How many basic errors can you pick up in this posting?
To be fair to Mr Redwood, he does allow some reasoned criticism of his postings , but he didn’t allow this one past!
“the same rules apply to a government as to a company or person”
But they don’t! Not governments like the UK , Australia, USA, Japan etc who are in control of their own currencies. Companies and people are users of a currency. We have to get money before we can spend it. Governments are issuers of a currency. They have to issue the currency before anyone can spend it. Where else can we get it from? Any government which issues its own currency has to be in debt. If it isn’t, it means it hasn’t issued anything.
Governments like Greece are also users of a currency. Thay have exactly the problems you describe.
Governments which issue their own currency have to get it right. They should issue not too much. This causes inflation. They need to issue not too little either. This causes deflation or depression. People lose their jobs.
One mistake often made by sovereign currency governments is to try to peg their currencies to another currency- as with the examples you give (Argentina, 60′s and 70′s Labour governments) . They had to borrow at high interest
rates to try, usually unsuccessfully, to maintain that peg. They are losing a key advantage in having their own currency.
Mrs Thatcher’s government was originally much smarter and allowed the pound to fall close to parity with the US$ in the early 80′s. Life went on pretty much as normal and hardly anyone remembers this now. They haven’t forgotten the events of Black Wednesday though! That was again caused by the UK government trying and failing to maintain a peg with the DM. Big mistake!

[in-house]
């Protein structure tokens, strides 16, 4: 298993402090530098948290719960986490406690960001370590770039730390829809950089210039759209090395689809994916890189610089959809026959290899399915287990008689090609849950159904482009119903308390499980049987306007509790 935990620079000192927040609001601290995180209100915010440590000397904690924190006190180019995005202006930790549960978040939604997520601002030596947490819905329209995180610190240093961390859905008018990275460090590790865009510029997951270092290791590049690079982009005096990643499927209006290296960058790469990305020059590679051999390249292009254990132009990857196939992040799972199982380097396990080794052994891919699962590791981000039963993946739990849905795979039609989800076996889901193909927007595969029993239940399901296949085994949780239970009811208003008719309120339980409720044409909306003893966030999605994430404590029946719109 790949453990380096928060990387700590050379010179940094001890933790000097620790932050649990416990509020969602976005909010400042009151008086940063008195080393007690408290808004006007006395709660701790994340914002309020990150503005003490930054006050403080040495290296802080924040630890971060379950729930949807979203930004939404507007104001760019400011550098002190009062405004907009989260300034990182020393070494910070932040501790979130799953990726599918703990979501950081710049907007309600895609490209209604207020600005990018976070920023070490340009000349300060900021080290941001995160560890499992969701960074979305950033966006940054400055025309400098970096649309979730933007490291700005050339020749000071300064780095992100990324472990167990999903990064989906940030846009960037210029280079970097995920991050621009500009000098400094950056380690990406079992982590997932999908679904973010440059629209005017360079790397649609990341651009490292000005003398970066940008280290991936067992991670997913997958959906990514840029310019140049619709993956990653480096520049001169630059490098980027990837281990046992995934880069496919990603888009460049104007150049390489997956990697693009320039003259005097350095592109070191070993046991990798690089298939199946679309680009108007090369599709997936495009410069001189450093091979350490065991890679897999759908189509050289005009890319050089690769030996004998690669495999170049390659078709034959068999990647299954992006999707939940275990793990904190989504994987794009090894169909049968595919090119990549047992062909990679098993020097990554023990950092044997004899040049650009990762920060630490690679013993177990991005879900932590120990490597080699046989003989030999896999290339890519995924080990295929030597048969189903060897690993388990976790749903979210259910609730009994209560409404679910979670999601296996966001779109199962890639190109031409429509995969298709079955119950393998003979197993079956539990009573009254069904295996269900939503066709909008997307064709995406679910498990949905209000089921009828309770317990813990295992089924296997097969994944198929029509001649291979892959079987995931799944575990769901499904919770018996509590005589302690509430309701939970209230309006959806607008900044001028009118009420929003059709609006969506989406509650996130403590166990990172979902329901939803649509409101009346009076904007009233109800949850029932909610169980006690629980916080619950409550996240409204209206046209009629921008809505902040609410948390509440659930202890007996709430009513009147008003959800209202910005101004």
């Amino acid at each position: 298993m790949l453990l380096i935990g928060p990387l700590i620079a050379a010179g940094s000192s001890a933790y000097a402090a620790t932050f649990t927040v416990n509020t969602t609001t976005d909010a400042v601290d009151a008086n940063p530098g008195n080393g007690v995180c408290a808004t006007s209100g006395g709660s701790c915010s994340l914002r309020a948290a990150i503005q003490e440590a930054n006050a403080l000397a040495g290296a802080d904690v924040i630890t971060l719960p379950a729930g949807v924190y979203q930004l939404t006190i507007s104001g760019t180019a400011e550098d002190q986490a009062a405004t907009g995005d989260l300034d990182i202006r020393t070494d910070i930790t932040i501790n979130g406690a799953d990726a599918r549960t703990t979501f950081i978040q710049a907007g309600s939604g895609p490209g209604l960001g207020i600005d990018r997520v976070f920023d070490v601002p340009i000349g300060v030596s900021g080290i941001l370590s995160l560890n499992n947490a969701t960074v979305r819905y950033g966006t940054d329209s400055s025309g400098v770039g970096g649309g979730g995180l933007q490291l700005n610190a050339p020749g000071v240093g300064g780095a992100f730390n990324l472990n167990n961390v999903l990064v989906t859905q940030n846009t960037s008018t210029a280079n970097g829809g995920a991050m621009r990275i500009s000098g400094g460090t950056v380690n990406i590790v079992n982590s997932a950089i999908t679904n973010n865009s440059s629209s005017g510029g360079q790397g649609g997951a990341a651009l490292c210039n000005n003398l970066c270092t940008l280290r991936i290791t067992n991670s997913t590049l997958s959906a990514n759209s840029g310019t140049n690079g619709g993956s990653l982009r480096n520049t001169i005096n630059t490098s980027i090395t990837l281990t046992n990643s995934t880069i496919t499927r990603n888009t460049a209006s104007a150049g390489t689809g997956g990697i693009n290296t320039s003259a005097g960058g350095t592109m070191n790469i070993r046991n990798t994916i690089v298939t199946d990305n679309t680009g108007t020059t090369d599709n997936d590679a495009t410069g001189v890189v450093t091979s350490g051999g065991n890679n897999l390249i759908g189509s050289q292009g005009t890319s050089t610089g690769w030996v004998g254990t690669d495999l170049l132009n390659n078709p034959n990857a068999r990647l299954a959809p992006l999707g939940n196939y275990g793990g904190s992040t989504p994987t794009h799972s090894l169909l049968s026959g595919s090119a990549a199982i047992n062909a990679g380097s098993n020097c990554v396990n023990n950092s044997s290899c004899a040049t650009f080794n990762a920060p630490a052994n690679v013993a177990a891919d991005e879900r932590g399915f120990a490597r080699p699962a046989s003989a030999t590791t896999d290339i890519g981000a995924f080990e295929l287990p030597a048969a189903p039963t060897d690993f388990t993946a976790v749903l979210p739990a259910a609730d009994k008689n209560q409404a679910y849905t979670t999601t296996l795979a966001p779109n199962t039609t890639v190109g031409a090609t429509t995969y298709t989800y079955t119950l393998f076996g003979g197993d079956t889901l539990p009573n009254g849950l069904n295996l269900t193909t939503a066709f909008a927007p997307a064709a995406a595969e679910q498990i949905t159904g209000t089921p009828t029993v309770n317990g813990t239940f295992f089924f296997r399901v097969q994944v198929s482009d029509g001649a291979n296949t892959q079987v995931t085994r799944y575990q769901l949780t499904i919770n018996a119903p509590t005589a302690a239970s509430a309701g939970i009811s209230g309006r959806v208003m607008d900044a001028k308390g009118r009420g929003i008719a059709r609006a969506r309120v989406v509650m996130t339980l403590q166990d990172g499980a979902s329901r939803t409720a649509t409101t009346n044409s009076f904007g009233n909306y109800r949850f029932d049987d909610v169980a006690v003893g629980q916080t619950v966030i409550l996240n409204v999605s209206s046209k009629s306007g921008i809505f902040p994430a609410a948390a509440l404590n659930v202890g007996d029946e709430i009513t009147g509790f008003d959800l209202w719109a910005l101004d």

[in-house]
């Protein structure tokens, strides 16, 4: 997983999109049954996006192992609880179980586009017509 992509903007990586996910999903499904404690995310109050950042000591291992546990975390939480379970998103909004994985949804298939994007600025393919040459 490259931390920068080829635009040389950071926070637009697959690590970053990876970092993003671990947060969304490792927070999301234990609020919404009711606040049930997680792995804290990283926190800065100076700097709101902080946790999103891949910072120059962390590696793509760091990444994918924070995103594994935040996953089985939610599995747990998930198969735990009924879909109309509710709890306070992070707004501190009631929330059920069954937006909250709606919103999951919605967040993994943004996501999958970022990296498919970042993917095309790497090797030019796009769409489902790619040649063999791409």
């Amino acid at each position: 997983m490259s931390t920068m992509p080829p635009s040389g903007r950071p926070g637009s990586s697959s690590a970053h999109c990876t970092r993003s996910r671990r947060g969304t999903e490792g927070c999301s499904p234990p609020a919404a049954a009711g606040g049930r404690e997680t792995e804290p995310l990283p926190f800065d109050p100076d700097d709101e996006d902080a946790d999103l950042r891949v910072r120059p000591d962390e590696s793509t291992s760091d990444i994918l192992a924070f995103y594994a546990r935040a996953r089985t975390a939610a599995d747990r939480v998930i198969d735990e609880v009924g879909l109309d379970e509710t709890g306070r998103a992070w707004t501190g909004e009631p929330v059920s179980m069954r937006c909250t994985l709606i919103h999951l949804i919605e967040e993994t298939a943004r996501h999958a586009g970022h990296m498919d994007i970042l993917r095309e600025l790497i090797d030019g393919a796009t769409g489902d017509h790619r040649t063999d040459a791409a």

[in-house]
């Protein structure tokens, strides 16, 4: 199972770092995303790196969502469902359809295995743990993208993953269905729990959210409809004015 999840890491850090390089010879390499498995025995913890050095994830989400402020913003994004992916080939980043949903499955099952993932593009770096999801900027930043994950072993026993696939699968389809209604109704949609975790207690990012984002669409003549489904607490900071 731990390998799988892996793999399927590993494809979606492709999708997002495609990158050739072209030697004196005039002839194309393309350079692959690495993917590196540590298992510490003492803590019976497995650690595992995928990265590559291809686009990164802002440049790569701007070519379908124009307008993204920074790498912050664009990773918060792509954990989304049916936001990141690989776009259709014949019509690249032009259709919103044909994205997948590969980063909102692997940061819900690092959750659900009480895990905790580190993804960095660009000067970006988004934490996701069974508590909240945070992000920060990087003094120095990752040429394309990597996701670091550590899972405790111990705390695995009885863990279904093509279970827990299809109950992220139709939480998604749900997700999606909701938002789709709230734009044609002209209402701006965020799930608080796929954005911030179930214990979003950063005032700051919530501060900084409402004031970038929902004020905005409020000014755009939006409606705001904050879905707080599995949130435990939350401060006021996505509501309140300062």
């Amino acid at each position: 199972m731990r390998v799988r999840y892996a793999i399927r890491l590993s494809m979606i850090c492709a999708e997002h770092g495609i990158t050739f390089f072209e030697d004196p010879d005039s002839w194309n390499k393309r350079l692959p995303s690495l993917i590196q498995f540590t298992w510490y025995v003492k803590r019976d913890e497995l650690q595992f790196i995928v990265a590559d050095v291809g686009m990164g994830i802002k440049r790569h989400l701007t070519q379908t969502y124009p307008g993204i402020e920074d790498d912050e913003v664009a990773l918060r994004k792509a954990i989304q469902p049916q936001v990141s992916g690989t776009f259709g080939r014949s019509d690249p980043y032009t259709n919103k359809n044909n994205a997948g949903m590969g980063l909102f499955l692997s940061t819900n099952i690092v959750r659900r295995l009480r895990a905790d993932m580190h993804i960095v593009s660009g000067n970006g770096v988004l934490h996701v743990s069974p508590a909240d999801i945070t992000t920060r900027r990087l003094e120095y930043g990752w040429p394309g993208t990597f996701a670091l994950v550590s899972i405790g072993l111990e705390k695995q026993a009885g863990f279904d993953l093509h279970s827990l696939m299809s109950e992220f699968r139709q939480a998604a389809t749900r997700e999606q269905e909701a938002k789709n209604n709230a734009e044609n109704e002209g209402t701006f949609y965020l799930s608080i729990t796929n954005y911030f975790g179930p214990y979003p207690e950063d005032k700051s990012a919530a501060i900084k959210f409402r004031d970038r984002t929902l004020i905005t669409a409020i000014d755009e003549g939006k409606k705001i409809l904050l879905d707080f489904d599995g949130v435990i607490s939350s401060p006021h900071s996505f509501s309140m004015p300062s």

The ‘unsustainable burden for future taxpayers’ argument is odd. Future taxpayers will consume the products of their future economy. They won’t be able to send anything back in time to us, and we won’t be able to leave them
anything much to consume directly. If at some future time the Chinese decide to spend some of their accumulated money, that will be good. If they decide to order lots of Rolls Royce jet engines, for example, politicians will
try to take credit for the order. It will be hailed as a good thing and of course it will be.
What we can leave future taxpayers is a successful and well functioning economy.
PS: and a clean and safe environment.
“…you need increased consumption to sustain growth and to generate the need for investment.” says John Lockwood.
He doesn’t seem to realize that it matters as to how that increased growth is achieved. If it is based on increased use of fossil fuels and the Earth’s resources we will eventually deplete them sufficiently to increase their costs and so cause inflation and lack of growth. We will also be destroying the environment we depend on.
If, alternatively, we base that growth on renewable fuels and resources
we not only preserve the environment but also provide opportunities for investment to sustain that growth.